Kenyan Ultra Runners – Part 5


Team Update !!


Back In April training was going smoothly, the only issue were the long runs, the guys were asking for money for cars and drinks, this is what the marathon runners do there, they usually have a car alongside them during a long run passing them drinks every few miles, a luxury that’s quite foreign to us ultra runners. It was annoying to be asked to send money for things like this, I’d set a 60k long run for a Saturday but would get a message that evening saying they stopped at 40k, they needed a car with drinks. It was especially infuriating as I had been out the same morning in Bulgaria running 70k without a car and personal drinks carrier. I told the guys to use a 10k loop, hide some drinks in the trees at the end of the loop and run it 6 times, it’s baffling to hear guys that have nothing and can barely afford to eat asking for money for such ridiculous things, anyway after a few frustrating weeks of trying to get the point across they finally ran 60k around a 10k loop.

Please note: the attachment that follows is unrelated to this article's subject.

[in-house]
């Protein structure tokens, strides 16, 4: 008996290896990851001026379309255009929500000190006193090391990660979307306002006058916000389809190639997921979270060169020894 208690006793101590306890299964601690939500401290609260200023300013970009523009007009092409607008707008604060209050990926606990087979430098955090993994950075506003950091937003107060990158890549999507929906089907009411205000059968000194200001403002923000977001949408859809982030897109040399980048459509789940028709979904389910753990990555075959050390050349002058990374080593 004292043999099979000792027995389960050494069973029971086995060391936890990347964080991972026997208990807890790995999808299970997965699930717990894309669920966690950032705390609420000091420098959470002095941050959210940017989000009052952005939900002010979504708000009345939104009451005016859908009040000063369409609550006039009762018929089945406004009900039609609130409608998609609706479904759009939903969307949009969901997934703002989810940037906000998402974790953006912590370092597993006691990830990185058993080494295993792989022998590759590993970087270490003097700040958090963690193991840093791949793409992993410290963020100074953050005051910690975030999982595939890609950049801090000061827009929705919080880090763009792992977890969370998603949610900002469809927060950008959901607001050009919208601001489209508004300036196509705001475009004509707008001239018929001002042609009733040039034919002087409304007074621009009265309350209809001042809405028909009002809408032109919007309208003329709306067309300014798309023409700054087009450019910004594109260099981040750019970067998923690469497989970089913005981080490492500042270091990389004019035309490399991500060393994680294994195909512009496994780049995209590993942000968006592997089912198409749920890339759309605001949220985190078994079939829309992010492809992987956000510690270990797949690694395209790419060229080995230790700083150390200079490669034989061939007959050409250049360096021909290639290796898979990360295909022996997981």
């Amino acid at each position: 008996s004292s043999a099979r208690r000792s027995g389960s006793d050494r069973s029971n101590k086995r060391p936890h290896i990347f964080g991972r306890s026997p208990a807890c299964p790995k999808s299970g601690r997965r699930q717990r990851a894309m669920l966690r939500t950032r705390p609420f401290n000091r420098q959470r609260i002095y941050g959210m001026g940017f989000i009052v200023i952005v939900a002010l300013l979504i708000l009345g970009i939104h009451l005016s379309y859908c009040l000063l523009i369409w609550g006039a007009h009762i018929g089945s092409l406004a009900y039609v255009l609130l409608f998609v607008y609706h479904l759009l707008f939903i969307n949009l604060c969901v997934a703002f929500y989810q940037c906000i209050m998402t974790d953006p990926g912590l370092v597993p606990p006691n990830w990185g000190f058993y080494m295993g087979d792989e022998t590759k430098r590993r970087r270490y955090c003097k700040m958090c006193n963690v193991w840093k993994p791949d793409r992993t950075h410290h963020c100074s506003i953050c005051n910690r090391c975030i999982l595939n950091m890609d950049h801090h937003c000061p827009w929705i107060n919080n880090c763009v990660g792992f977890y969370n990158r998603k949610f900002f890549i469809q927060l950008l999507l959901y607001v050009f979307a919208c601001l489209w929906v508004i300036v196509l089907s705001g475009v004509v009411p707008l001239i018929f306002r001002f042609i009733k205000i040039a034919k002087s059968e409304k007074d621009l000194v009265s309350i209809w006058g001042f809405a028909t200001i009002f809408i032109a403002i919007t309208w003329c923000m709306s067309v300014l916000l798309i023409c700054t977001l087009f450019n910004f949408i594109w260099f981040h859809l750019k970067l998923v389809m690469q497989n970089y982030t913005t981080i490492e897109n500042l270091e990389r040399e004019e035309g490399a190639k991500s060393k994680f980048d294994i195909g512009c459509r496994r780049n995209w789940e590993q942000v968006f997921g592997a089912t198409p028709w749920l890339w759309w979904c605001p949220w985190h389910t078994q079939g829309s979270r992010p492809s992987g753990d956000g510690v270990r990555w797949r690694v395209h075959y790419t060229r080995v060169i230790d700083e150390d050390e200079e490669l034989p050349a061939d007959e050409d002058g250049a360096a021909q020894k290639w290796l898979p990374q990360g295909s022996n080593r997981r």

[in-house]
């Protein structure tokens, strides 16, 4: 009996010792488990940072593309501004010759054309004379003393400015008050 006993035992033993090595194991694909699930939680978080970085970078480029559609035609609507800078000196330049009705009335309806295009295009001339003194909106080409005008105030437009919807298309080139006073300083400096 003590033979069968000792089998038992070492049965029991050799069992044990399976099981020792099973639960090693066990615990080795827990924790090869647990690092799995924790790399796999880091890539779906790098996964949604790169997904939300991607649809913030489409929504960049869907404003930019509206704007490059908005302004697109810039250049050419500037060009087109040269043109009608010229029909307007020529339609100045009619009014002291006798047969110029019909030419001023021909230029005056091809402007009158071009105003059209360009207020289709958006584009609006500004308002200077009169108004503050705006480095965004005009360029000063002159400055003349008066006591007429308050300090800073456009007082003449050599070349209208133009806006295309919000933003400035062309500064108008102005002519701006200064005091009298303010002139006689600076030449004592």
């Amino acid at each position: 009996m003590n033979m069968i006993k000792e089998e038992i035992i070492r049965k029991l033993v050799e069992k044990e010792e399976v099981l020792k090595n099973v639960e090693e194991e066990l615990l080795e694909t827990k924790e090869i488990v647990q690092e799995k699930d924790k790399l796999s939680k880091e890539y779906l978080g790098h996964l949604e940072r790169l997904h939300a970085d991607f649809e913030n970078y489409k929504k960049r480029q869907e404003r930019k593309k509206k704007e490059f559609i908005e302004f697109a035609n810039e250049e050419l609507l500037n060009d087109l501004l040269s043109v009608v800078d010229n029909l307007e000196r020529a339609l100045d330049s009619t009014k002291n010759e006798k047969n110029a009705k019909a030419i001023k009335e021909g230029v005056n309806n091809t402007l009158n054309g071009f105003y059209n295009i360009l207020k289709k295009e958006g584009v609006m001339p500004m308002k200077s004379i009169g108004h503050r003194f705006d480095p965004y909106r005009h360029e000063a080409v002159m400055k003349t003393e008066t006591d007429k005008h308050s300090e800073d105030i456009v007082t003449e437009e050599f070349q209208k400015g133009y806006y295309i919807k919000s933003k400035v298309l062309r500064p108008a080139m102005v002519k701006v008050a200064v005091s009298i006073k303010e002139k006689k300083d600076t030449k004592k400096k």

I had entered the guys into the Eldoret marathon, this would give me a good idea of where they were all at, they had done nearly 2 months of volume now, as we hadn’t done any marathon specific work I wasn’t expecting them to set super fast times but it would give us an idea and tell us where to take them on the next phase of training along with which race distances to target for each of them.

Francis Bowen messaged to tell me he wouldn’t make the marathon, he was going to race the Masters national cross country championships instead. Something was telling me that Francis was going to drop away from the group, I was hearing some things from the other guys that he was skipping a lot of the runs and was more focused on finding a last big pay day from the marathon.